By 2021, 133 countries had already met the SDG target on under-5 mortality, and an additional 13 are expected to do so by 2030, if current trends continue. But to achieve the target by 2030, progress needs to accelerate in 54 countries, nearly 75 per cent of which are in sub-Saharan Africa. If these countries were to achieve the under-5 target, nearly 10 million under-5 deaths could be averted between 2022 and 2030. Meanwhile, more than 60 countries need to accelerate progress to meet the neonatal target.
Under-5 and neonatal mortality rate, 2015–2021 (deaths per 1,000 live births)
*Excluding Australia and New Zealand.
The alarming decline in childhood vaccination is leaving millions of children at risk from devastating but preventable diseases
The share of children who received three doses of the vaccine against diphtheria, tetanus and pertussis (DTP3) – a marker for immunization coverage within and across countries – fell 5 percentage points between 2019 and 2021, to just 81 per cent. This marked the largest sustained decline in childhood vaccinations in approximately 30 years. As a result, 25 million children missed out on one or more doses of DTP through routine immunization services in 2021 alone. This is 2 million more than those who missed out in 2020 and 6 million more than in 2019, highlighting the growing number of children at risk from devastating but preventable diseases. In 2021, only 70 per cent of children received two doses of the vaccine for measles, a highly contagious disease. This was far below the 95 per cent population coverage required to prevent outbreaks. Coverage of the first dose of human papillomavirus (HPV) vaccine, which has grave consequences for women and girls’ health worldwide, reached only 15 per cent in 2021, despite the first vaccines being licensed over 15 years ago.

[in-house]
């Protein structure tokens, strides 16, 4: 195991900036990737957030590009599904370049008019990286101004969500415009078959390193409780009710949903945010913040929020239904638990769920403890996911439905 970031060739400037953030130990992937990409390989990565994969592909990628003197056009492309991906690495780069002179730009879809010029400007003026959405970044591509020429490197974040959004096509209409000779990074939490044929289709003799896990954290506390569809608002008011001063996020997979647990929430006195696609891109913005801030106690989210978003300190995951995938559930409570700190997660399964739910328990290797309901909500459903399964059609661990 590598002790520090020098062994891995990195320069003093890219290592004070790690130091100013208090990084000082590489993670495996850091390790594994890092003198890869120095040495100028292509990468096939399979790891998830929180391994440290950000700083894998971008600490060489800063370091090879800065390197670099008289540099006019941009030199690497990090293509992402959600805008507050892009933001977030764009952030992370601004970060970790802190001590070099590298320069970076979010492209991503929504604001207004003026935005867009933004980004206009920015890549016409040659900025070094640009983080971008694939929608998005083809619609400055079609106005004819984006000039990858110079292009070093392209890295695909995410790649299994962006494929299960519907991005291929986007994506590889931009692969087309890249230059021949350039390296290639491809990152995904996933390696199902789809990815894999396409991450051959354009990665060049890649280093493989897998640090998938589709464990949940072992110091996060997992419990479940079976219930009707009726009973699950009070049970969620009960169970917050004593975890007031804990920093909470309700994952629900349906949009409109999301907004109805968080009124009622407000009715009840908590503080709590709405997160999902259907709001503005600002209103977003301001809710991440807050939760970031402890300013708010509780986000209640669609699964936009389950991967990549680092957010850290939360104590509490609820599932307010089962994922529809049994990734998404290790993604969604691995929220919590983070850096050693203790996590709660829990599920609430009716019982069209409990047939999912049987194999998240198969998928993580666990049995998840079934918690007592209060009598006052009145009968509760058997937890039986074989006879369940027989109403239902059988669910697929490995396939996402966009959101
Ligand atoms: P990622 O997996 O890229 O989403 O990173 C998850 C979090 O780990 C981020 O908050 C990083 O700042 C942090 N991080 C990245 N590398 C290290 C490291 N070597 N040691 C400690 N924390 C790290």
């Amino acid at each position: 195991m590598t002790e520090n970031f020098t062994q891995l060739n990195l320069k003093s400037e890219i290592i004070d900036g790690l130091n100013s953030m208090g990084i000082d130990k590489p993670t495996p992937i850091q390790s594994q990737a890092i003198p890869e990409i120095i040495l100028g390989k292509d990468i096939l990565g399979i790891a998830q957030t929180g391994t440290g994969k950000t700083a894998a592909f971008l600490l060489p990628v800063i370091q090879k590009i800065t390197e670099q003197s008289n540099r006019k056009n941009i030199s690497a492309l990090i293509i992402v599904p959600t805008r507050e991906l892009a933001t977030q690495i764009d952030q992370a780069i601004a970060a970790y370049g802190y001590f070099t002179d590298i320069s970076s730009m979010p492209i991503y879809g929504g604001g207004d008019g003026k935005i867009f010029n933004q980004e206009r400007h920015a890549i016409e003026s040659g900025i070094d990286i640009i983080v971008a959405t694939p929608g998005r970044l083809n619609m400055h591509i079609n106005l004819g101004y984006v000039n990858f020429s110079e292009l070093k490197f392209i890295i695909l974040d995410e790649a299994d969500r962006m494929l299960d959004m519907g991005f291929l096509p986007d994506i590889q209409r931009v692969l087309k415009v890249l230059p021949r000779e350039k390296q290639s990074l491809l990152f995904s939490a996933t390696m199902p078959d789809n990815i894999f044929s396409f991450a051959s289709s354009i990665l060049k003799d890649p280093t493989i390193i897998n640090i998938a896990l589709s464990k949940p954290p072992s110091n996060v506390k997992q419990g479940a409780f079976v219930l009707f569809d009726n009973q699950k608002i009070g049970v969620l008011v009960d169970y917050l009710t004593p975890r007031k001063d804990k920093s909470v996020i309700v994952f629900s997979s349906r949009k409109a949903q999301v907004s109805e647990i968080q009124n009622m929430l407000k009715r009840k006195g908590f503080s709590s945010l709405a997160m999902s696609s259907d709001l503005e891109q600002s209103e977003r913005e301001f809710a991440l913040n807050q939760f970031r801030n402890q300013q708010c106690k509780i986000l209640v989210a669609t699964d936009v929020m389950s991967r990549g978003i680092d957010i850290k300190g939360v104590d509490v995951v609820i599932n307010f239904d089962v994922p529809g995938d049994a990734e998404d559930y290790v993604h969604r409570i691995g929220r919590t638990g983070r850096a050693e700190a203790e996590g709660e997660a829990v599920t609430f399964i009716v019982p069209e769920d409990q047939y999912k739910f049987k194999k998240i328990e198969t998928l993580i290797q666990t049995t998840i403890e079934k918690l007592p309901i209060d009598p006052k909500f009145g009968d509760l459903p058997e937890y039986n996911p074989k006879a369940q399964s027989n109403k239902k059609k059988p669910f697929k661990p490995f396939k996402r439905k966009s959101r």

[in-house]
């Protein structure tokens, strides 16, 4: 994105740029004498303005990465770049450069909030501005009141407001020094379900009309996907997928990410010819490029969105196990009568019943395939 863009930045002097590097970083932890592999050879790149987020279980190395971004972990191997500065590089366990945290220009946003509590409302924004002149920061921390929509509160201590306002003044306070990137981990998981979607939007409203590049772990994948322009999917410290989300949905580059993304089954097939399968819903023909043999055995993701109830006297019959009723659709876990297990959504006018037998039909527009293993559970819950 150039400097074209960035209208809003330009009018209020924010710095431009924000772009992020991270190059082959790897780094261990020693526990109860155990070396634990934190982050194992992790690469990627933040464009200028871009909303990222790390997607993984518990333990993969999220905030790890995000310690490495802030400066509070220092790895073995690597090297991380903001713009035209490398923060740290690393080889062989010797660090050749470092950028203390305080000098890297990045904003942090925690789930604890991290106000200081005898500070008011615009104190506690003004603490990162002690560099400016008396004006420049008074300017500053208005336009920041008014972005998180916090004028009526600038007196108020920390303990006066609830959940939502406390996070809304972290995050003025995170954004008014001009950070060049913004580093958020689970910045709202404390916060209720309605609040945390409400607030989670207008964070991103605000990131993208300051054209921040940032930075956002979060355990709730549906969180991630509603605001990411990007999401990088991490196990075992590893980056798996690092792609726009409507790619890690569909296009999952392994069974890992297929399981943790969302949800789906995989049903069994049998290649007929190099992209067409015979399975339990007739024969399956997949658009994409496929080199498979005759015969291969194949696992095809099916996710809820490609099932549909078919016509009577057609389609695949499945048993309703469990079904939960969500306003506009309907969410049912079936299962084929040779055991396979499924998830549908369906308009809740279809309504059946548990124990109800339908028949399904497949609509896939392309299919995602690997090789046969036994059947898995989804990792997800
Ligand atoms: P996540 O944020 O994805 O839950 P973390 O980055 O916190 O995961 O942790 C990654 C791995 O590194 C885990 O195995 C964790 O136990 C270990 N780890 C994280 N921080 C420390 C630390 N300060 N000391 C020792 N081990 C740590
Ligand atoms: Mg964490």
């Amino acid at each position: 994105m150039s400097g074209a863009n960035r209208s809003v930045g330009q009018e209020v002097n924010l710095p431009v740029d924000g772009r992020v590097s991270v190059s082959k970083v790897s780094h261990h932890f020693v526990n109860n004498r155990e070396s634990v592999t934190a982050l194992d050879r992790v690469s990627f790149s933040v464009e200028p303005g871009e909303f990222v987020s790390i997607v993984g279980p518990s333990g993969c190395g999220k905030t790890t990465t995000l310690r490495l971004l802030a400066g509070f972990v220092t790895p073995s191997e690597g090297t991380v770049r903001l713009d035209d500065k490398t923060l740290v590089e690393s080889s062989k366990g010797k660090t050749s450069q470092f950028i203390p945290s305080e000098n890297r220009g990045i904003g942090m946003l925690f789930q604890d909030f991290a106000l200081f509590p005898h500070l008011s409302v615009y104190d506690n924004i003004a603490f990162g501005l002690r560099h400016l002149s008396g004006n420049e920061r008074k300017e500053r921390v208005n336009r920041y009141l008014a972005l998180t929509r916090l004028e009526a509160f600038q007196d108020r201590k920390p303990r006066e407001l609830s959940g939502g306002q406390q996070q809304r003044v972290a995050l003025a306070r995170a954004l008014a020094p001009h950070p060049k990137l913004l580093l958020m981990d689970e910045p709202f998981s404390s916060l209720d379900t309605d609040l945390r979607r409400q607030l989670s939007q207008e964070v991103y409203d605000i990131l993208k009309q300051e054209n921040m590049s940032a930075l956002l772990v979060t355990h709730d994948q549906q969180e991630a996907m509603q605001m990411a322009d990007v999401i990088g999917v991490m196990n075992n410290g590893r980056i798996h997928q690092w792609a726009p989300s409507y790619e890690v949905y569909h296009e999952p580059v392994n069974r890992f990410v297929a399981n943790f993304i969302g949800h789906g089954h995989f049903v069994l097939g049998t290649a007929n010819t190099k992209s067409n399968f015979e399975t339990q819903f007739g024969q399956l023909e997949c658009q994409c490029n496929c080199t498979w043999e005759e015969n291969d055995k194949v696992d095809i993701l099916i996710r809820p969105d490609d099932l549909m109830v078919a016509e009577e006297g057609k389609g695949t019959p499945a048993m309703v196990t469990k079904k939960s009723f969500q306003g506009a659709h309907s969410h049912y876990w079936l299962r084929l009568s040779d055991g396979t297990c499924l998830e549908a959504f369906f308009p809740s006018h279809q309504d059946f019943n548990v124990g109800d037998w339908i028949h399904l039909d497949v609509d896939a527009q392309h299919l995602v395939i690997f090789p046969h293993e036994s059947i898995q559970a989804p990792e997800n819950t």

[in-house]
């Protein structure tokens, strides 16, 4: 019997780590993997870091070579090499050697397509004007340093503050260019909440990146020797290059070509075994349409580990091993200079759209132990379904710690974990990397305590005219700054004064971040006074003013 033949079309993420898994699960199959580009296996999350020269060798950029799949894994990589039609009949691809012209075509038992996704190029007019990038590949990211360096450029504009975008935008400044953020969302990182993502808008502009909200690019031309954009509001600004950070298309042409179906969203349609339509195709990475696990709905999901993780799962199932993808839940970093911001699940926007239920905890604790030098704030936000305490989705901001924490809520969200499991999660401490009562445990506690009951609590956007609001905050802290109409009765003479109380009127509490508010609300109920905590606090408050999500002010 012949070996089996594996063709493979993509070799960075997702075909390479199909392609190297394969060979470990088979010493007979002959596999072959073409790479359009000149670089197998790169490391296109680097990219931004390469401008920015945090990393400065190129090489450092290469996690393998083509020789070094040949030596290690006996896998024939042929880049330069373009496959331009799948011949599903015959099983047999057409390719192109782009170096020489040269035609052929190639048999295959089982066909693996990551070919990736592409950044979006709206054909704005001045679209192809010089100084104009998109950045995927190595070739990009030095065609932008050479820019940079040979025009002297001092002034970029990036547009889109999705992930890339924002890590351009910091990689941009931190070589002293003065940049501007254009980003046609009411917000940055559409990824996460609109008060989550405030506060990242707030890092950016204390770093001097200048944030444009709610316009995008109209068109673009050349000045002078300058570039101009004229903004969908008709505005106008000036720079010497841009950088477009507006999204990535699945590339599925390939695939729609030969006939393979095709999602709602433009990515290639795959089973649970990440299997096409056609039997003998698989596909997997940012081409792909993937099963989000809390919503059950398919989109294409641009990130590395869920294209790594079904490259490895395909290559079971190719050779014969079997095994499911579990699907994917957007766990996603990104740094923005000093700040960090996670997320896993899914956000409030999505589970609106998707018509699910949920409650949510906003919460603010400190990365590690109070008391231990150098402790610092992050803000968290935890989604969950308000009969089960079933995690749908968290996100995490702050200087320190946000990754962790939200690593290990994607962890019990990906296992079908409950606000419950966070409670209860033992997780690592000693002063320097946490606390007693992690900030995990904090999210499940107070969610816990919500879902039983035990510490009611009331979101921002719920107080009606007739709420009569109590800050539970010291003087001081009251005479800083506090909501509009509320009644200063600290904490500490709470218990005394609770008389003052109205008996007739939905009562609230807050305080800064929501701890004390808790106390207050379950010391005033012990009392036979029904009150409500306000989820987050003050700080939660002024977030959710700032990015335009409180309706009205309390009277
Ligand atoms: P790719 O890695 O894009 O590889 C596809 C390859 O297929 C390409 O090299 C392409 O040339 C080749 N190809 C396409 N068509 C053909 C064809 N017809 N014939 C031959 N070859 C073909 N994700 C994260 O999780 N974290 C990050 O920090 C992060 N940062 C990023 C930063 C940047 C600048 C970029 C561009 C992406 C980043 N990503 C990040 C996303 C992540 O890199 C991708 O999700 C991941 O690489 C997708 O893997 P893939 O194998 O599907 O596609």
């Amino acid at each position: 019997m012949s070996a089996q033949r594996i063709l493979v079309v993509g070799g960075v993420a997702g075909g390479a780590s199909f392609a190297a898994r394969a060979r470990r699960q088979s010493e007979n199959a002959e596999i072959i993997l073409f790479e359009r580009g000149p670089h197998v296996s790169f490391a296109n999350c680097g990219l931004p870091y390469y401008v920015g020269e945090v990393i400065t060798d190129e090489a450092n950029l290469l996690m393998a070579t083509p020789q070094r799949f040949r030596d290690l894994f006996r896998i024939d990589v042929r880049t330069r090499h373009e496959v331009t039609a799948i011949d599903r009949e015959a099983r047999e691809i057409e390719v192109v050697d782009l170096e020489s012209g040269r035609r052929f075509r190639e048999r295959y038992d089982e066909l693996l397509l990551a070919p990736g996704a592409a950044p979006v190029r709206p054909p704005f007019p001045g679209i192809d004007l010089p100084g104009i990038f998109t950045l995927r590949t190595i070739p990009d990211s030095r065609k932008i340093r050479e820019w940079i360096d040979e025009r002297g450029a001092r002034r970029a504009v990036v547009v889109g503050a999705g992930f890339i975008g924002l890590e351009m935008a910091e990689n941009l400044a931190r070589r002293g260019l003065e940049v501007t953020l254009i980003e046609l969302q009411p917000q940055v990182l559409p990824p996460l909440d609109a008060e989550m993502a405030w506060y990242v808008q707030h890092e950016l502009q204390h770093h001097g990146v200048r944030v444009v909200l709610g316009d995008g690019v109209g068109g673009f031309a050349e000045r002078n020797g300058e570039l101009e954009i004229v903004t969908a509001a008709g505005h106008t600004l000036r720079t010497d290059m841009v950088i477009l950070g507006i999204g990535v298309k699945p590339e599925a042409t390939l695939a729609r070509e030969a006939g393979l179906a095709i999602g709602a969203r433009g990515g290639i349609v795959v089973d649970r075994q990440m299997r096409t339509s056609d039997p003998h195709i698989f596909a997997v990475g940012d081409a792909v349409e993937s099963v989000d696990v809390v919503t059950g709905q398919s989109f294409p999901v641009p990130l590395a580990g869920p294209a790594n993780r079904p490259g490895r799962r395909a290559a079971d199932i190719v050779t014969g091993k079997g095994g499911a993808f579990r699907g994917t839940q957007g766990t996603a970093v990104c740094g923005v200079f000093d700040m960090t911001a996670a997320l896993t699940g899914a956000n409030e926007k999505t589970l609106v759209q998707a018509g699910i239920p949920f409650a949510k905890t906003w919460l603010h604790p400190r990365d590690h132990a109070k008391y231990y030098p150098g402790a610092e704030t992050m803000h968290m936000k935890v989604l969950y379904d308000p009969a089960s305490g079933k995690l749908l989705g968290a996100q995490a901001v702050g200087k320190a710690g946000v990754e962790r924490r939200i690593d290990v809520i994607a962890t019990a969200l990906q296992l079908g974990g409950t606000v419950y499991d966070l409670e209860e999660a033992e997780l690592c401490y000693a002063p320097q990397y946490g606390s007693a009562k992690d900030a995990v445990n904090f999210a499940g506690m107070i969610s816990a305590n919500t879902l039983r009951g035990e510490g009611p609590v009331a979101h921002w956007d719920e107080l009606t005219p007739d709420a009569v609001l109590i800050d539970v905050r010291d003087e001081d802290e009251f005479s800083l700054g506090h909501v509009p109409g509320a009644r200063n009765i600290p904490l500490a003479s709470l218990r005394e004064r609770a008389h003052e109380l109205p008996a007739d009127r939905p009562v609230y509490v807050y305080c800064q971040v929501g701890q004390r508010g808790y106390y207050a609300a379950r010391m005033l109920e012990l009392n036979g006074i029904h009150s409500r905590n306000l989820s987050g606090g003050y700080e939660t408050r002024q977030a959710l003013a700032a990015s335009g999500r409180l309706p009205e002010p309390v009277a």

Measles-containing vaccination (MCV) coverage, 2015–2021 (percentage) and estimated number of children missing doses of MCV, 2015–2021 (millions)